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Bill seeks to open custody questions in domestic homicide investigations

Published: Friday, Feb. 7 2014 10:08 p.m. MST

It is a less stringent version of the bill that failed in the Washington Legislature last year, prompted after Josh Powell killed himself and his two young sons. Powell was suspected in the disappearance and likely death of his wife, Susan Cox Powell. Rather than mandating children be removed from the home, each case would be considered individually by a juvenile court judge. (family photo) It is a less stringent version of the bill that failed in the Washington Legislature last year, prompted after Josh Powell killed himself and his two young sons. Powell was suspected in the disappearance and likely death of his wife, Susan Cox Powell. Rather than mandating children be removed from the home, each case would be considered individually by a juvenile court judge. (family photo)

SALT LAKE CITY — Sen. Todd Weiler hopes no family in Utah will face the question of what to do with the children when one parent is suspected of killing the other.

The Woods Cross Republican was convinced Utah law needed a change after he was approached by Pelle Wall, son of University of Utah scientist Uta von Schwedler, who has maintained his father killed his mother since she was found dead in an overflowing bathtub in September 2011.

Weiler is sponsoring SB173, which would make it possible for concerned parties or the state to petition that children be placed in protective custody if their custodial parent is a suspect in such a murder, without the current requirement that abuse or neglect be proven.

It is a less stringent version of the bill that failed in the Washington Legislature last year, prompted after Josh Powell killed himself and his two young sons. Powell was suspected in the disappearance and likely death of his wife, Susan Cox Powell. Rather than mandating children be removed from the home, each case would be considered individually by a juvenile court judge.

The rule would rarely be employed, perhaps every other year, but could greatly increase the safety of children caught in domestic homicide cases, Weiler said. He revealed Friday a former West Valley City police officer told him a law about child custody in murder investigations might have prompted the department to name Josh Powell as a suspect much earlier in the case.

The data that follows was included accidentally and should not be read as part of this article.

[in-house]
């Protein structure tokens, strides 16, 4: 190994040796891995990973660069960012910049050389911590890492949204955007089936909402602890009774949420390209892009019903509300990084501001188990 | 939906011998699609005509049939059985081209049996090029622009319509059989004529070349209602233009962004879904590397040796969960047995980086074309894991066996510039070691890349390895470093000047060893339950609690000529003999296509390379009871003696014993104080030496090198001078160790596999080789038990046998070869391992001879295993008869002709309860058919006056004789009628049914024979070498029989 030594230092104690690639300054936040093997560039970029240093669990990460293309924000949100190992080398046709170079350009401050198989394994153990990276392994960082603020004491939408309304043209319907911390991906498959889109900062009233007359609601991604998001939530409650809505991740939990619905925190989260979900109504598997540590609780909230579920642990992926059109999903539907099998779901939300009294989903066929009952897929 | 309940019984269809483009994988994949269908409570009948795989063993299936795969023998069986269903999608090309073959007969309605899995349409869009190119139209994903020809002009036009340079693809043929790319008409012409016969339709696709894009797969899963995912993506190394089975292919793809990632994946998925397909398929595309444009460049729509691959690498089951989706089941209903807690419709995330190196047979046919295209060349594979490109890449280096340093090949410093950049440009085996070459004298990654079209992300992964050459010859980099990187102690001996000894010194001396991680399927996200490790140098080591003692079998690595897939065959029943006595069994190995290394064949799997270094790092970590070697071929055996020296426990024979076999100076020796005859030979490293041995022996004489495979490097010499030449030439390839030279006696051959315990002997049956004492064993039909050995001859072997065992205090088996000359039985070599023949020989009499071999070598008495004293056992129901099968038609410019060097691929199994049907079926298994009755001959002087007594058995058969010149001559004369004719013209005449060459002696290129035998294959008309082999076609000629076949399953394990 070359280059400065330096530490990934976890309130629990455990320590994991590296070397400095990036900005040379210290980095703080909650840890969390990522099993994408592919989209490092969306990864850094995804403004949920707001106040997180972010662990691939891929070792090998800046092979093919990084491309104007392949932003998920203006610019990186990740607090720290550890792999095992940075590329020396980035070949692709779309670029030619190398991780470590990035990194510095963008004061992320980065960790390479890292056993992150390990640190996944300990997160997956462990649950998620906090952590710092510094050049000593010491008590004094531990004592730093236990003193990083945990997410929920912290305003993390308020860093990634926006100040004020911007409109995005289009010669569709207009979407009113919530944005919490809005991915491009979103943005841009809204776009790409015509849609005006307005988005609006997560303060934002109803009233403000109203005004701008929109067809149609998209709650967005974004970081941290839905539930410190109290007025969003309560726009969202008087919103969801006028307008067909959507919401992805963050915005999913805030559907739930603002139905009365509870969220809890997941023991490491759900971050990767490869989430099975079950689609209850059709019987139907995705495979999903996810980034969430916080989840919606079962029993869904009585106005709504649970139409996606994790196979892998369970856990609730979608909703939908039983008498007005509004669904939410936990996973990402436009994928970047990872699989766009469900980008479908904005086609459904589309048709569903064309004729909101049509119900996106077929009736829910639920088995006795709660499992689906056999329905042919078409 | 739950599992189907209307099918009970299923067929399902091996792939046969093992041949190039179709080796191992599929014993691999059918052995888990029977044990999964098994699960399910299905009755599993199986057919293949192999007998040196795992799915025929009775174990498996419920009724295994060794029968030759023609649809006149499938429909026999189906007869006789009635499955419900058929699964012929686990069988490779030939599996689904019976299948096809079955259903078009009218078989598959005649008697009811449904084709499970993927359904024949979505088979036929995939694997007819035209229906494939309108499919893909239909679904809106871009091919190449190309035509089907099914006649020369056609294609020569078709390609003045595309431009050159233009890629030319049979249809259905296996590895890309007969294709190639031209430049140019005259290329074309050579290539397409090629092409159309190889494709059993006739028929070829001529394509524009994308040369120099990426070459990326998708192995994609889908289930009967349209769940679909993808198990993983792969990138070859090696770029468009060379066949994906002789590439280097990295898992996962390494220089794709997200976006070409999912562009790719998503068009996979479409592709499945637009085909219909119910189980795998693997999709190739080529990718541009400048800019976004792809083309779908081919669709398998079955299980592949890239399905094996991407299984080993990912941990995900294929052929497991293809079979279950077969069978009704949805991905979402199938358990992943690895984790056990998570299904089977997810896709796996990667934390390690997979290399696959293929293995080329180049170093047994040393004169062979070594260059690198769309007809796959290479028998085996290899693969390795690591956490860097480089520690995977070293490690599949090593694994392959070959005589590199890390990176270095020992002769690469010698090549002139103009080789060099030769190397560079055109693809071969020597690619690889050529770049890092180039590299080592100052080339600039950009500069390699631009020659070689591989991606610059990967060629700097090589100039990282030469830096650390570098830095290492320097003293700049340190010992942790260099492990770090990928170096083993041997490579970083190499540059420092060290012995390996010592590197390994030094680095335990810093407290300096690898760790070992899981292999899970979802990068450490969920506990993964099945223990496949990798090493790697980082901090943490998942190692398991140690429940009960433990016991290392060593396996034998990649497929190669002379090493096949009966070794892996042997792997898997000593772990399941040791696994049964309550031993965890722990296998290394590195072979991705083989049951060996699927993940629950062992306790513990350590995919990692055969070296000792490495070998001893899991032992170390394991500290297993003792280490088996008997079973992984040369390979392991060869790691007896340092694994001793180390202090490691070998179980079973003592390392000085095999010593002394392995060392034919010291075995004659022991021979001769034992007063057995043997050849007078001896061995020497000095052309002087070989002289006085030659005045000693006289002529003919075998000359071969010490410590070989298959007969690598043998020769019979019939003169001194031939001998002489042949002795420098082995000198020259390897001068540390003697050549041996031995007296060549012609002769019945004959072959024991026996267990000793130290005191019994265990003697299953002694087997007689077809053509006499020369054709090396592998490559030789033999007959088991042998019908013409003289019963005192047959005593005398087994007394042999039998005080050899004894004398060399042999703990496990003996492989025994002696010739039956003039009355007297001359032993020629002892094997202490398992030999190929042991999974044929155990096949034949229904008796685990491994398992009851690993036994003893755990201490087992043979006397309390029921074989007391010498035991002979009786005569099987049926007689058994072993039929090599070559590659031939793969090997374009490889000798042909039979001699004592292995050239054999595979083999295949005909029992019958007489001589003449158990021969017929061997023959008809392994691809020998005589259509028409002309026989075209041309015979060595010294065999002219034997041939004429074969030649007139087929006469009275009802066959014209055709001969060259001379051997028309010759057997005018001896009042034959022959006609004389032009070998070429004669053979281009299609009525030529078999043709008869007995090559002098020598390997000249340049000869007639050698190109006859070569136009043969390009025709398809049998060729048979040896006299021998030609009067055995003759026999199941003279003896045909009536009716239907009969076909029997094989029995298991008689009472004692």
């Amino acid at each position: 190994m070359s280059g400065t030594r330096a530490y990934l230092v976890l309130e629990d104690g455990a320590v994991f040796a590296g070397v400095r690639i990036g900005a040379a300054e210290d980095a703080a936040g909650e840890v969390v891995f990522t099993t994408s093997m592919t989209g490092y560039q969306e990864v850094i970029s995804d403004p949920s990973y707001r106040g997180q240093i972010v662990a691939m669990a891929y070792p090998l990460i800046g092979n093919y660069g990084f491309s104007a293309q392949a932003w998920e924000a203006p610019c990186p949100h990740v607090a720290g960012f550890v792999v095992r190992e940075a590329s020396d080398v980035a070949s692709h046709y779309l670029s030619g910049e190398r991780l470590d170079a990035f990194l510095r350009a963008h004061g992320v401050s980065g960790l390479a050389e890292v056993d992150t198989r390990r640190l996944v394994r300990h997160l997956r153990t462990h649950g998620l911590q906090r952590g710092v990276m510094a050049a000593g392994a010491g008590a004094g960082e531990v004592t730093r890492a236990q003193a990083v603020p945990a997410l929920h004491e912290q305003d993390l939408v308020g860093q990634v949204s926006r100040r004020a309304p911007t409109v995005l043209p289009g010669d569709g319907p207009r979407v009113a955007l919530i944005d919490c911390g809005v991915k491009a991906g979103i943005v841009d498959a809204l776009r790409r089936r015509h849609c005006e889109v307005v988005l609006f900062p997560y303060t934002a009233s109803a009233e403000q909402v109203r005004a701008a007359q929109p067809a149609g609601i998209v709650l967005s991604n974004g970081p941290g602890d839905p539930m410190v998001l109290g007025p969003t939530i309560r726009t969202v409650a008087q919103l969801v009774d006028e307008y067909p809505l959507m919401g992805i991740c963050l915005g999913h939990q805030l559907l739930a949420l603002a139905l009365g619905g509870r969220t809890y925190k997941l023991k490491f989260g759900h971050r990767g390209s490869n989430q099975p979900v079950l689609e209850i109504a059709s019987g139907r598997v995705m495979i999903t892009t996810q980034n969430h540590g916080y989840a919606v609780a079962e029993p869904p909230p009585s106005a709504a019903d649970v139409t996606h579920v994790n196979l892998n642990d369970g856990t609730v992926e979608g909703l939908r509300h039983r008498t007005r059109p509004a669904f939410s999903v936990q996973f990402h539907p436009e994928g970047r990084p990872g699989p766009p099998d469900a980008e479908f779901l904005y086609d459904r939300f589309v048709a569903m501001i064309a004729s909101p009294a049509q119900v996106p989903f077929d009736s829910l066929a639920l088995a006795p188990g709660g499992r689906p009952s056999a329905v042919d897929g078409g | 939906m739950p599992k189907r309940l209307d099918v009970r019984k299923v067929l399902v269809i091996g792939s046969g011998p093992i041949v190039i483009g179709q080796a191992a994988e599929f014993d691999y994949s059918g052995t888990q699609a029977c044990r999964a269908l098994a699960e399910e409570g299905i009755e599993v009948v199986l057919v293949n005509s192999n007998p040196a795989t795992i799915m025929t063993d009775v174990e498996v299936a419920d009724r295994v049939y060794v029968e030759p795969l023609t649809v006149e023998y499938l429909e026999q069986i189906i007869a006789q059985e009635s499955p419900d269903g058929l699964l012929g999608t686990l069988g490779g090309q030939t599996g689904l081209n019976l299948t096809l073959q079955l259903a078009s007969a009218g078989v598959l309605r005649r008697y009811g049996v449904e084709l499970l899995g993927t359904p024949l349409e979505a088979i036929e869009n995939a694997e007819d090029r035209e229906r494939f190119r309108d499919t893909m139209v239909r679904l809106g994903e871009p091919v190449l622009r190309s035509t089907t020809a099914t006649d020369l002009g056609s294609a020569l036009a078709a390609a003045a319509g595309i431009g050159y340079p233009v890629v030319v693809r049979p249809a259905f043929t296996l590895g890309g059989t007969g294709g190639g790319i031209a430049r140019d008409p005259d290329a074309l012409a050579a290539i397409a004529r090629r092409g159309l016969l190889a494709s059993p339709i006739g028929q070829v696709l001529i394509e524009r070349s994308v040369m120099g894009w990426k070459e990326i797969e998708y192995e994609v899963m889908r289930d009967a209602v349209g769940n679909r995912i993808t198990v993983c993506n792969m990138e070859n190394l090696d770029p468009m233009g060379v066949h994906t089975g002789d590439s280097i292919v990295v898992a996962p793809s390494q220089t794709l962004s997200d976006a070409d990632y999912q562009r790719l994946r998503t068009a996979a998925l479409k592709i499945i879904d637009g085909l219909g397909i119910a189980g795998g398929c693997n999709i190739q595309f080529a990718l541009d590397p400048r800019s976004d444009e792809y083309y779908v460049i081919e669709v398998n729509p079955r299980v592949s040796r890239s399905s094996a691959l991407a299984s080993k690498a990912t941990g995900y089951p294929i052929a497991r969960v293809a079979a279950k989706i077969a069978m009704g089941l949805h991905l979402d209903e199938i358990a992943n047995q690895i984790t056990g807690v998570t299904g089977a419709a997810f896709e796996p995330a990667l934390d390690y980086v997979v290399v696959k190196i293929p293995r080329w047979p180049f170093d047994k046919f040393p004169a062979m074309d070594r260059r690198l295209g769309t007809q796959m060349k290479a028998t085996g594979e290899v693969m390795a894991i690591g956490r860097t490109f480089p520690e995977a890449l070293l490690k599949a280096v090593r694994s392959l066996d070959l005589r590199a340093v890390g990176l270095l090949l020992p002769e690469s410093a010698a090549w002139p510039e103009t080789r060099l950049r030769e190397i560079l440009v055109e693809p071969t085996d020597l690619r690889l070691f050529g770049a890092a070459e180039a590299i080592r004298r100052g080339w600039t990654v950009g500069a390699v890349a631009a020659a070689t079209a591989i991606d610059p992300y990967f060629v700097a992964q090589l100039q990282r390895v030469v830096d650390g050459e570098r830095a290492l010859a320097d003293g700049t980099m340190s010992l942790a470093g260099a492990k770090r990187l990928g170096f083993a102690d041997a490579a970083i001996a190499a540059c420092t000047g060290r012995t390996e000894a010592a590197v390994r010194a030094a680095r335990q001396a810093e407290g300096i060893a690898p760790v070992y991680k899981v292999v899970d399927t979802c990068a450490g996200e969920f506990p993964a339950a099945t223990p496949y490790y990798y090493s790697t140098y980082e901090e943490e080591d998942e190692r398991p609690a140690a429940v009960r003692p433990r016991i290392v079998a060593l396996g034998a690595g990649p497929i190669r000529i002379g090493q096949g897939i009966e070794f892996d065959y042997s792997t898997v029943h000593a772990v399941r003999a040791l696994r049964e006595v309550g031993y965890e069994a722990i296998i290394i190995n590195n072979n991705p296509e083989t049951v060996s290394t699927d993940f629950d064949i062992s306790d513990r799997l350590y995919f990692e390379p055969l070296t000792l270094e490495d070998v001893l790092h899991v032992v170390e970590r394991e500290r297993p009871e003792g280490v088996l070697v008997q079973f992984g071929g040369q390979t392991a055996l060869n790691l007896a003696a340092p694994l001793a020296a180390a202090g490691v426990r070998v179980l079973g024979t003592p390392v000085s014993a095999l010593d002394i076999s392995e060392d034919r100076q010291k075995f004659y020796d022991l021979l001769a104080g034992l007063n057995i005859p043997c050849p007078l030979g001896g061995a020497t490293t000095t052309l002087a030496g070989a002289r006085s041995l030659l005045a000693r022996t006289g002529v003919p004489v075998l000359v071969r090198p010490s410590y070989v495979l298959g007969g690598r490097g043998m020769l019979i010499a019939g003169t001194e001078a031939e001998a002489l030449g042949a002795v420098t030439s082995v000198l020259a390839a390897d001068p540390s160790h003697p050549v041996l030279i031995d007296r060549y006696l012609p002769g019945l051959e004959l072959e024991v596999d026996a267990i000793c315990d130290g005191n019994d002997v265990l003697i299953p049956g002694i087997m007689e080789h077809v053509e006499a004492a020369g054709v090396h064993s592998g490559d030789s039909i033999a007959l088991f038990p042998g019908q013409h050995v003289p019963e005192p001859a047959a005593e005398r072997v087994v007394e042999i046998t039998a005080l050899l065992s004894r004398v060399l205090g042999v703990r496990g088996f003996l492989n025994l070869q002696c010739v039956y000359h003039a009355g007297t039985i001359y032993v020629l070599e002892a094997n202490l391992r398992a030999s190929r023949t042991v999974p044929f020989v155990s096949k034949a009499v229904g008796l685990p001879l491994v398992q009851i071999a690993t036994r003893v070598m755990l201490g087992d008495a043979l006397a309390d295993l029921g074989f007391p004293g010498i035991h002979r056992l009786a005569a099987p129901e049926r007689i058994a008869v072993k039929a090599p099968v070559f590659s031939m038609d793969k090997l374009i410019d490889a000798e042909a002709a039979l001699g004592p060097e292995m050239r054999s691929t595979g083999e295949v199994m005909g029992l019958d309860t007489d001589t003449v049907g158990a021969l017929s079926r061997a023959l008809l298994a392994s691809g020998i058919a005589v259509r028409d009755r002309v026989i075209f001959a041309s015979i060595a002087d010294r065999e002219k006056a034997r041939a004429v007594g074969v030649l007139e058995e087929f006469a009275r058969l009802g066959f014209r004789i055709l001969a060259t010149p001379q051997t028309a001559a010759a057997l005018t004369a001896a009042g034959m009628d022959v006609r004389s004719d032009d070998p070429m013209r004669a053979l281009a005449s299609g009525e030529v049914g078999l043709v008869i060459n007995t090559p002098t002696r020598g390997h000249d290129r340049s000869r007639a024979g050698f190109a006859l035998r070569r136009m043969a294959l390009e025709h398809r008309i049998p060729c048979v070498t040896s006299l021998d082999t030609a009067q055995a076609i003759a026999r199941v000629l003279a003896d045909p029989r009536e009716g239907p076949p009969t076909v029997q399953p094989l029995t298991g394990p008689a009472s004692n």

The Senate Judiciary, Law Enforcement and Criminal Justice Committee unanimously advanced the bill Friday.

John Wall, 49, was arrested and charged last April with criminal homicide and aggravated burglary, both first-degree felonies, in von Schwedler's death.

Prior to his father's arrest, Pelle Wall lived in fear, sleeping with a knife under his pillow. He had just turned 18 and moved out when he learned that Josh Powell had blown up his Washington home killing himself and his two sons.

It was terrifying and familiar, Pelle Wall told committee members in a video he sent from his student apartment in California. His two younger siblings, ages 12 and 14, were still in his father's care.

Pelle Wall went on to spend the whole of his inheritance from his deceased mother to try to win custody of his younger siblings, who had spent more than nine months in their father's care.

"Don't pass this for those have died. … Pass it for those who have yet to be saved," Pelle Wall pleaded Friday.

Nils Abramson, von Schwedler's boyfriend at the time, and the couple who eventually adopted Pelle Wall also spoke in defense of the bill.

"We were very worried after the Powell kids were killed that what was going to stop (John Wall) from doing the same thing?" Abramson said, recounting the mounting anxiety as the children remained with their father in the days leading up his arrest. "The kids could have been saved a long time ago."

Email: mromero@deseretnews.com Twitter: McKenzieRomero

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